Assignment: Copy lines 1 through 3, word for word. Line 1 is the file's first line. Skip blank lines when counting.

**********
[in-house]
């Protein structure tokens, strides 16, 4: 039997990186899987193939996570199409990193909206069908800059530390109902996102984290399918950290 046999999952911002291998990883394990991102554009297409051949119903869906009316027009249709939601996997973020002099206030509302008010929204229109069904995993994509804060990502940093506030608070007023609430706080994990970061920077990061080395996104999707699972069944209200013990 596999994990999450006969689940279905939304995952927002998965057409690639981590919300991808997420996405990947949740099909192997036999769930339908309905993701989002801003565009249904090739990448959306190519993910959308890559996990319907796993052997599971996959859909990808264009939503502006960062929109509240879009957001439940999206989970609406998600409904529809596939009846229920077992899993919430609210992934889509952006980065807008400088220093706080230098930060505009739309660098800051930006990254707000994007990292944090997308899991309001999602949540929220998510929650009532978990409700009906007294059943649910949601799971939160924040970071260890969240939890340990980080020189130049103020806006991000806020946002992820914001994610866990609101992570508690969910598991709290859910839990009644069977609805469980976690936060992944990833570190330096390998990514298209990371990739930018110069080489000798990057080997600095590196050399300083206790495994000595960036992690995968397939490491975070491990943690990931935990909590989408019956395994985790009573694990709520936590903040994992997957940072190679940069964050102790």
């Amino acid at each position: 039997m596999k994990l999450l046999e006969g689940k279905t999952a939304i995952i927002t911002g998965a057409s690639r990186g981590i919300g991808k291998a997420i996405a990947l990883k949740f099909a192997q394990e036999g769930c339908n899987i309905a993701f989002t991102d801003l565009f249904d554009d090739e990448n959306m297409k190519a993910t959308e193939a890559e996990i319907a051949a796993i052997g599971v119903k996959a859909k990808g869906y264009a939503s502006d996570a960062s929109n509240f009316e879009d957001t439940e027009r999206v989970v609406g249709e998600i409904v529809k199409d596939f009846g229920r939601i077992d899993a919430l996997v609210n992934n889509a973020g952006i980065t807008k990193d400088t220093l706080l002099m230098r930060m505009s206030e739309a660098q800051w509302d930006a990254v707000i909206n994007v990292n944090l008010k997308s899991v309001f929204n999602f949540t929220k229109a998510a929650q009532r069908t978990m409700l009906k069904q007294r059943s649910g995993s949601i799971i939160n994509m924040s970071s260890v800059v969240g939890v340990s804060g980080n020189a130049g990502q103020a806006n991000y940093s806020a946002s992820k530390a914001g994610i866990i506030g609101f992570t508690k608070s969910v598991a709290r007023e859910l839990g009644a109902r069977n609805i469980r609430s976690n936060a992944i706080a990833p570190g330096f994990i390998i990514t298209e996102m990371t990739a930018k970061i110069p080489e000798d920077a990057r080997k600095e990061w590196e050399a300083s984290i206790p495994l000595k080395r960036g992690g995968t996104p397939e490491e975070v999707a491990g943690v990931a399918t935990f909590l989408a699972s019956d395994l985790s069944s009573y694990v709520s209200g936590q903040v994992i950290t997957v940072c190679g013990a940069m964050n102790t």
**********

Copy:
[in-house]
């Protein structure tokens, strides 16, 4: 039997990186899987193939996570199409990193909206069908800059530390109902996102984290399918950290 046999999952911002291998990883394990991102554009297409051949119903869906009316027009249709939601996997973020002099206030509302008010929204229109069904995993994509804060990502940093506030608070007023609430706080994990970061920077990061080395996104999707699972069944209200013990 596999994990999450006969689940279905939304995952927002998965057409690639981590919300991808997420996405990947949740099909192997036999769930339908309905993701989002801003565009249904090739990448959306190519993910959308890559996990319907796993052997599971996959859909990808264009939503502006960062929109509240879009957001439940999206989970609406998600409904529809596939009846229920077992899993919430609210992934889509952006980065807008400088220093706080230098930060505009739309660098800051930006990254707000994007990292944090997308899991309001999602949540929220998510929650009532978990409700009906007294059943649910949601799971939160924040970071260890969240939890340990980080020189130049103020806006991000806020946002992820914001994610866990609101992570508690969910598991709290859910839990009644069977609805469980976690936060992944990833570190330096390998990514298209990371990739930018110069080489000798990057080997600095590196050399300083206790495994000595960036992690995968397939490491975070491990943690990931935990909590989408019956395994985790009573694990709520936590903040994992997957940072190679940069964050102790």
């Amino acid at each position: 039997m596999k994990l999450l046999e006969g689940k279905t999952a939304i995952i927002t911002g998965a057409s690639r990186g981590i919300g991808k291998a997420i996405a990947l990883k949740f099909a192997q394990e036999g769930c339908n899987i309905a993701f989002t991102d801003l565009f249904d554009d090739e990448n959306m297409k190519a993910t959308e193939a890559e996990i319907a051949a796993i052997g599971v119903k996959a859909k990808g869906y264009a939503s502006d996570a960062s929109n509240f009316e879009d957001t439940e027009r999206v989970v609406g249709e998600i409904v529809k199409d596939f009846g229920r939601i077992d899993a919430l996997v609210n992934n889509a973020g952006i980065t807008k990193d400088t220093l706080l002099m230098r930060m505009s206030e739309a660098q800051w509302d930006a990254v707000i909206n994007v990292n944090l008010k997308s899991v309001f929204n999602f949540t929220k229109a998510a929650q009532r069908t978990m409700l009906k069904q007294r059943s649910g995993s949601i799971i939160n994509m924040s970071s260890v800059v969240g939890v340990s804060g980080n020189a130049g990502q103020a806006n991000y940093s806020a946002s992820k530390a914001g994610i866990i506030g609101f992570t508690k608070s969910v598991a709290r007023e859910l839990g009644a109902r069977n609805i469980r609430s976690n936060a992944i706080a990833p570190g330096f994990i390998i990514t298209e996102m990371t990739a930018k970061i110069p080489e000798d920077a990057r080997k600095e990061w590196e050399a300083s984290i206790p495994l000595k080395r960036g992690g995968t996104p397939e490491e975070v999707a491990g943690v990931a399918t935990f909590l989408a699972s019956d395994l985790s069944s009573y694990v709520s209200g936590q903040v994992i950290t997957v940072c190679g013990a940069m964050n102790t």